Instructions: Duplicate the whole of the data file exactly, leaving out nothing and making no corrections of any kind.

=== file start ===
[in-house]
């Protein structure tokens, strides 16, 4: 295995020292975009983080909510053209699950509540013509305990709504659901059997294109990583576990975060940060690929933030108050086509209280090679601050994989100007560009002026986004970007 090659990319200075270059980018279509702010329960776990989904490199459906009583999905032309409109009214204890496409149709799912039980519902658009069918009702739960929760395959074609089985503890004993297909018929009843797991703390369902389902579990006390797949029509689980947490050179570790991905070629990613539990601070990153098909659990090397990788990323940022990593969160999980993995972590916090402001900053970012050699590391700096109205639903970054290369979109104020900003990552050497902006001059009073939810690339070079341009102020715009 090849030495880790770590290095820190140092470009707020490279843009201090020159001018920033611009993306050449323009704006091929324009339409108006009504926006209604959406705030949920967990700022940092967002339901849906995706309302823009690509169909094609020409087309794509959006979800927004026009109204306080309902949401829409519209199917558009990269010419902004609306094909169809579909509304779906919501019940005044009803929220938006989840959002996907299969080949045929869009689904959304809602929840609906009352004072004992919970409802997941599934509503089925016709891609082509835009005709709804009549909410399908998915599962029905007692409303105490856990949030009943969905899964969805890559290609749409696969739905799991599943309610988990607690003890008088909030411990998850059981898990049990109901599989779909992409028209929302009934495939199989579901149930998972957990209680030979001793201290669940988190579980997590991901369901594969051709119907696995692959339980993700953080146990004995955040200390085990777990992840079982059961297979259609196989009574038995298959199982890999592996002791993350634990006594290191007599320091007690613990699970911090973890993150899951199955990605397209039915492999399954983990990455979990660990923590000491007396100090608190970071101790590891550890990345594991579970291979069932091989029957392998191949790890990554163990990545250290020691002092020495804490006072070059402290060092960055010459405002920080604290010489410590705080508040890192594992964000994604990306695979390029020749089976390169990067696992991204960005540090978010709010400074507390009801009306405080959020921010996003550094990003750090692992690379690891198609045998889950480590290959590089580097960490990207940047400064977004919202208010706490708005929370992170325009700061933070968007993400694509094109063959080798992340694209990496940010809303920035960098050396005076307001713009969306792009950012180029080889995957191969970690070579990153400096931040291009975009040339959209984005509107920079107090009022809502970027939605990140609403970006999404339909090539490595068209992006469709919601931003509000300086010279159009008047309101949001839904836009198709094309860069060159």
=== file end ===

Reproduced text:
[in-house]
């Protein structure tokens, strides 16, 4: 295995020292975009983080909510053209699950509540013509305990709504659901059997294109990583576990975060940060690929933030108050086509209280090679601050994989100007560009002026986004970007 090659990319200075270059980018279509702010329960776990989904490199459906009583999905032309409109009214204890496409149709799912039980519902658009069918009702739960929760395959074609089985503890004993297909018929009843797991703390369902389902579990006390797949029509689980947490050179570790991905070629990613539990601070990153098909659990090397990788990323940022990593969160999980993995972590916090402001900053970012050699590391700096109205639903970054290369979109104020900003990552050497902006001059009073939810690339070079341009102020715009 090849030495880790770590290095820190140092470009707020490279843009201090020159001018920033611009993306050449323009704006091929324009339409108006009504926006209604959406705030949920967990700022940092967002339901849906995706309302823009690509169909094609020409087309794509959006979800927004026009109204306080309902949401829409519209199917558009990269010419902004609306094909169809579909509304779906919501019940005044009803929220938006989840959002996907299969080949045929869009689904959304809602929840609906009352004072004992919970409802997941599934509503089925016709891609082509835009005709709804009549909410399908998915599962029905007692409303105490856990949030009943969905899964969805890559290609749409696969739905799991599943309610988990607690003890008088909030411990998850059981898990049990109901599989779909992409028209929302009934495939199989579901149930998972957990209680030979001793201290669940988190579980997590991901369901594969051709119907696995692959339980993700953080146990004995955040200390085990777990992840079982059961297979259609196989009574038995298959199982890999592996002791993350634990006594290191007599320091007690613990699970911090973890993150899951199955990605397209039915492999399954983990990455979990660990923590000491007396100090608190970071101790590891550890990345594991579970291979069932091989029957392998191949790890990554163990990545250290020691002092020495804490006072070059402290060092960055010459405002920080604290010489410590705080508040890192594992964000994604990306695979390029020749089976390169990067696992991204960005540090978010709010400074507390009801009306405080959020921010996003550094990003750090692992690379690891198609045998889950480590290959590089580097960490990207940047400064977004919202208010706490708005929370992170325009700061933070968007993400694509094109063959080798992340694209990496940010809303920035960098050396005076307001713009969306792009950012180029080889995957191969970690070579990153400096931040291009975009040339959209984005509107920079107090009022809502970027939605990140609403970006999404339909090539490595068209992006469709919601931003509000300086010279159009008047309101949001839904836009198709094309860069060159």